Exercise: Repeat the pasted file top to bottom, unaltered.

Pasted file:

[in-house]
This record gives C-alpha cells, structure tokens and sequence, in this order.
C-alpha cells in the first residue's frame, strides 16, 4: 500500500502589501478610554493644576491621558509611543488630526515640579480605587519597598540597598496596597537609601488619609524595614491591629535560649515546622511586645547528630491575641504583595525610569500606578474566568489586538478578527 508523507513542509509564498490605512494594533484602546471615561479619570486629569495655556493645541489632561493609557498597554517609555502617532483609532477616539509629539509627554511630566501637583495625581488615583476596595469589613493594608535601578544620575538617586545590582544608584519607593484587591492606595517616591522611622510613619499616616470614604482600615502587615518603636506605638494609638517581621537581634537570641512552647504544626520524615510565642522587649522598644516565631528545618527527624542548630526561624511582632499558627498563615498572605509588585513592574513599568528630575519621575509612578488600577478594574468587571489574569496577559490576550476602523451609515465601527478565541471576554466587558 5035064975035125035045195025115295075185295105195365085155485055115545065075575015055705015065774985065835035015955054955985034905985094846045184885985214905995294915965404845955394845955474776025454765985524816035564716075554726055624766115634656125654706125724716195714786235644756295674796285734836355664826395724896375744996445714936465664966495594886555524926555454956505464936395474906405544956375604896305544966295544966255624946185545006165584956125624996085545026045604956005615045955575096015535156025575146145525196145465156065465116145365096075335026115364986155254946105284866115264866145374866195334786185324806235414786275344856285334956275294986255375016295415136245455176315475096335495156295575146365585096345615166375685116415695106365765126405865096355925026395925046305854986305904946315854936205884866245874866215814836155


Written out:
[in-house]
This record gives C-alpha cells, structure tokens and sequence, in this order.
C-alpha cells in the first residue's frame, strides 16, 4: 500500500502589501478610554493644576491621558509611543488630526515640579480605587519597598540597598496596597537609601488619609524595614491591629535560649515546622511586645547528630491575641504583595525610569500606578474566568489586538478578527 508523507513542509509564498490605512494594533484602546471615561479619570486629569495655556493645541489632561493609557498597554517609555502617532483609532477616539509629539509627554511630566501637583495625581488615583476596595469589613493594608535601578544620575538617586545590582544608584519607593484587591492606595517616591522611622510613619499616616470614604482600615502587615518603636506605638494609638517581621537581634537570641512552647504544626520524615510565642522587649522598644516565631528545618527527624542548630526561624511582632499558627498563615498572605509588585513592574513599568528630575519621575509612578488600577478594574468587571489574569496577559490576550476602523451609515465601527478565541471576554466587558 5035064975035125035045195025115295075185295105195365085155485055115545065075575015055705015065774985065835035015955054955985034905985094846045184885985214905995294915965404845955394845955474776025454765985524816035564716075554726055624766115634656125654706125724716195714786235644756295674796285734836355664826395724896375744996445714936465664966495594886555524926555454956505464936395474906405544956375604896305544966295544966255624946185545006165584956125624996085545026045604956005615045955575096015535156025575146145525196145465156065465116145365096075335026115364986155254946105284866115264866145374866195334786185324806235414786275344856285334956275294986255375016295415136245455176315475096335495156295575146365585096345615166375685116415695106365765126405865096355925026395925046305854986305904946315854936205884866245874866215814836155